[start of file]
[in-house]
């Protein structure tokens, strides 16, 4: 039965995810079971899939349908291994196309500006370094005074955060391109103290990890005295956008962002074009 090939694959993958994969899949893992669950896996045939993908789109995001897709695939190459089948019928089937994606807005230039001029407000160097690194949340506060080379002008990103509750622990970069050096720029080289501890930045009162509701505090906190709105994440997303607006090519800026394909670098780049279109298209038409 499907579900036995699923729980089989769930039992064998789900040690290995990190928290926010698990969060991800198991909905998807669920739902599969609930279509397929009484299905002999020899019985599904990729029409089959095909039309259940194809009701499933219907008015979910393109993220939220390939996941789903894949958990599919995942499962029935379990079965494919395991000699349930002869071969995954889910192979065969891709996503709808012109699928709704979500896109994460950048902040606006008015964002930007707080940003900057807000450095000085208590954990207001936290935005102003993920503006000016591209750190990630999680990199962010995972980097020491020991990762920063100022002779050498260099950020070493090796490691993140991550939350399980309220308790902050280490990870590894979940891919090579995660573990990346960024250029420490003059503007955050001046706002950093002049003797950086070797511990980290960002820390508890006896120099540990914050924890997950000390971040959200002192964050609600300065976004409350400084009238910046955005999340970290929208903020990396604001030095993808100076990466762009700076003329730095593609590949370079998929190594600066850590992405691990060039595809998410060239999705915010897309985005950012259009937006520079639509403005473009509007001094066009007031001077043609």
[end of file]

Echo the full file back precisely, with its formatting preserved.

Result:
[in-house]
């Protein structure tokens, strides 16, 4: 039965995810079971899939349908291994196309500006370094005074955060391109103290990890005295956008962002074009 090939694959993958994969899949893992669950896996045939993908789109995001897709695939190459089948019928089937994606807005230039001029407000160097690194949340506060080379002008990103509750622990970069050096720029080289501890930045009162509701505090906190709105994440997303607006090519800026394909670098780049279109298209038409 499907579900036995699923729980089989769930039992064998789900040690290995990190928290926010698990969060991800198991909905998807669920739902599969609930279509397929009484299905002999020899019985599904990729029409089959095909039309259940194809009701499933219907008015979910393109993220939220390939996941789903894949958990599919995942499962029935379990079965494919395991000699349930002869071969995954889910192979065969891709996503709808012109699928709704979500896109994460950048902040606006008015964002930007707080940003900057807000450095000085208590954990207001936290935005102003993920503006000016591209750190990630999680990199962010995972980097020491020991990762920063100022002779050498260099950020070493090796490691993140991550939350399980309220308790902050280490990870590894979940891919090579995660573990990346960024250029420490003059503007955050001046706002950093002049003797950086070797511990980290960002820390508890006896120099540990914050924890997950000390971040959200002192964050609600300065976004409350400084009238910046955005999340970290929208903020990396604001030095993808100076990466762009700076003329730095593609590949370079998929190594600066850590992405691990060039595809998410060239999705915010897309985005950012259009937006520079639509403005473009509007001094066009007031001077043609």